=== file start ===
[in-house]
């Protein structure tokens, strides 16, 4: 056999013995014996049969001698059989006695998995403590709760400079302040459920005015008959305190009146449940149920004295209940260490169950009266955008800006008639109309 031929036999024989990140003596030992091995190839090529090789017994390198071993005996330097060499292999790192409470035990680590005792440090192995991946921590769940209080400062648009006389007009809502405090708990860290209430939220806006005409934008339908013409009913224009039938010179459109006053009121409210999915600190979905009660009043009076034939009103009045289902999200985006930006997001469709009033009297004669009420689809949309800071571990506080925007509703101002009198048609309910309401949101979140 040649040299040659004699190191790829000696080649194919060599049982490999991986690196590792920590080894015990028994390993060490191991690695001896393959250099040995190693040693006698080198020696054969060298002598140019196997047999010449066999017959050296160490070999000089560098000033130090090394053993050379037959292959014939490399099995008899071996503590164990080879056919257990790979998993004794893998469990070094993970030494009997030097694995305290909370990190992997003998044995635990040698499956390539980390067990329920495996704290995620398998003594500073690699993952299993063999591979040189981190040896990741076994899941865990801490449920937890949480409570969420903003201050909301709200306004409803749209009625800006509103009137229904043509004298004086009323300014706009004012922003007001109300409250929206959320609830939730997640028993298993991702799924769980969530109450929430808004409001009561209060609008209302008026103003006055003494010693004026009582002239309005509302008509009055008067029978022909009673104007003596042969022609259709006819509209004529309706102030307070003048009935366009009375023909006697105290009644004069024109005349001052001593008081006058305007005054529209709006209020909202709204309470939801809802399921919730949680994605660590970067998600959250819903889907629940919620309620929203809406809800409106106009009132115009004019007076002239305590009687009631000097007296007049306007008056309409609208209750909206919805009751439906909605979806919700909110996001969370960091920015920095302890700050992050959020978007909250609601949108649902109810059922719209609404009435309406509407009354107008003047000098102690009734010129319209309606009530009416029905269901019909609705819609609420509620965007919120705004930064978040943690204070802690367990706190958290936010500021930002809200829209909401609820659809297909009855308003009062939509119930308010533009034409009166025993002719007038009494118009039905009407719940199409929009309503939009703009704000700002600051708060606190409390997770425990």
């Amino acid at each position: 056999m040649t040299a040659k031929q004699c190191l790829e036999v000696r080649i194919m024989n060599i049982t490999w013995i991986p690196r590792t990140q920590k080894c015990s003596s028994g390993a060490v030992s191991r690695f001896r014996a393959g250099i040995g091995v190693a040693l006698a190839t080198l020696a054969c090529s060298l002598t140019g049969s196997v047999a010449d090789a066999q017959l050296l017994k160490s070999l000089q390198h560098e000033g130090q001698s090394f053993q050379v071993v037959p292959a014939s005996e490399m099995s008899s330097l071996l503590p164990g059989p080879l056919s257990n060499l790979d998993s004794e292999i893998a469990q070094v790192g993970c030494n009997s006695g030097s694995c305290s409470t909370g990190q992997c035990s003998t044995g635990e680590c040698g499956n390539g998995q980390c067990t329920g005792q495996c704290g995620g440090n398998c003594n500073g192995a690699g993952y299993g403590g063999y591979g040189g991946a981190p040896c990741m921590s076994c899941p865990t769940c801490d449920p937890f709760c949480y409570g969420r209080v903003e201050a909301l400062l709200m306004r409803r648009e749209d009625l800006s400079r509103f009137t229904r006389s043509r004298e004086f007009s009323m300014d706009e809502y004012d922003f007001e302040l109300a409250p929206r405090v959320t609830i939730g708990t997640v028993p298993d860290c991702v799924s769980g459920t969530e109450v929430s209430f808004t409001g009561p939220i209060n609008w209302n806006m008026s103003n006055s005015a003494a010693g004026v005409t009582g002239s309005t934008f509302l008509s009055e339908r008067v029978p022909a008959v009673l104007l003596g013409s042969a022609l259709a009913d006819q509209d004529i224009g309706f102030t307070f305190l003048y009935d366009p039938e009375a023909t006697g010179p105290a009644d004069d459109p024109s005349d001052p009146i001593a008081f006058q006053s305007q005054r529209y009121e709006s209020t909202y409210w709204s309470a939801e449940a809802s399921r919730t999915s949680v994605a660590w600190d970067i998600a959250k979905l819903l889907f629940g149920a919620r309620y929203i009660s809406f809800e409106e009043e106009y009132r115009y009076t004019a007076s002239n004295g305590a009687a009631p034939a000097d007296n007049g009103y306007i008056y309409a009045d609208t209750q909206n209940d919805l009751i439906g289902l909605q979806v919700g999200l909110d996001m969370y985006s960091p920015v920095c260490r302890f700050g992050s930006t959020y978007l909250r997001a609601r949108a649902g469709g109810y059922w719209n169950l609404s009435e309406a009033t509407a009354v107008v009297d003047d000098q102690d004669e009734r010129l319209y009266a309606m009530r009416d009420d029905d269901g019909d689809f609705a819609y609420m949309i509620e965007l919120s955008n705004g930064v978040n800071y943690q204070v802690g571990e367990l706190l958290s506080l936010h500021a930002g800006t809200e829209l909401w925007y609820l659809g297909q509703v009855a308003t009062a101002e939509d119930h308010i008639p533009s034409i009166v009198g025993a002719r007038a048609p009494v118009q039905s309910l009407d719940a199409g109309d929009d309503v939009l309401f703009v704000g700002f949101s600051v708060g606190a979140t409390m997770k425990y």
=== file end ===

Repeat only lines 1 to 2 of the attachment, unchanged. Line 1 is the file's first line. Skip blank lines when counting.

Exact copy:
[in-house]
């Protein structure tokens, strides 16, 4: 056999013995014996049969001698059989006695998995403590709760400079302040459920005015008959305190009146449940149920004295209940260490169950009266955008800006008639109309 031929036999024989990140003596030992091995190839090529090789017994390198071993005996330097060499292999790192409470035990680590005792440090192995991946921590769940209080400062648009006389007009809502405090708990860290209430939220806006005409934008339908013409009913224009039938010179459109006053009121409210999915600190979905009660009043009076034939009103009045289902999200985006930006997001469709009033009297004669009420689809949309800071571990506080925007509703101002009198048609309910309401949101979140 040649040299040659004699190191790829000696080649194919060599049982490999991986690196590792920590080894015990028994390993060490191991690695001896393959250099040995190693040693006698080198020696054969060298002598140019196997047999010449066999017959050296160490070999000089560098000033130090090394053993050379037959292959014939490399099995008899071996503590164990080879056919257990790979998993004794893998469990070094993970030494009997030097694995305290909370990190992997003998044995635990040698499956390539980390067990329920495996704290995620398998003594500073690699993952299993063999591979040189981190040896990741076994899941865990801490449920937890949480409570969420903003201050909301709200306004409803749209009625800006509103009137229904043509004298004086009323300014706009004012922003007001109300409250929206959320609830939730997640028993298993991702799924769980969530109450929430808004409001009561209060609008209302008026103003006055003494010693004026009582002239309005509302008509009055008067029978022909009673104007003596042969022609259709006819509209004529309706102030307070003048009935366009009375023909006697105290009644004069024109005349001052001593008081006058305007005054529209709006209020909202709204309470939801809802399921919730949680994605660590970067998600959250819903889907629940919620309620929203809406809800409106106009009132115009004019007076002239305590009687009631000097007296007049306007008056309409609208209750909206919805009751439906909605979806919700909110996001969370960091920015920095302890700050992050959020978007909250609601949108649902109810059922719209609404009435309406509407009354107008003047000098102690009734010129319209309606009530009416029905269901019909609705819609609420509620965007919120705004930064978040943690204070802690367990706190958290936010500021930002809200829209909401609820659809297909009855308003009062939509119930308010533009034409009166025993002719007038009494118009039905009407719940199409929009309503939009703009704000700002600051708060606190409390997770425990």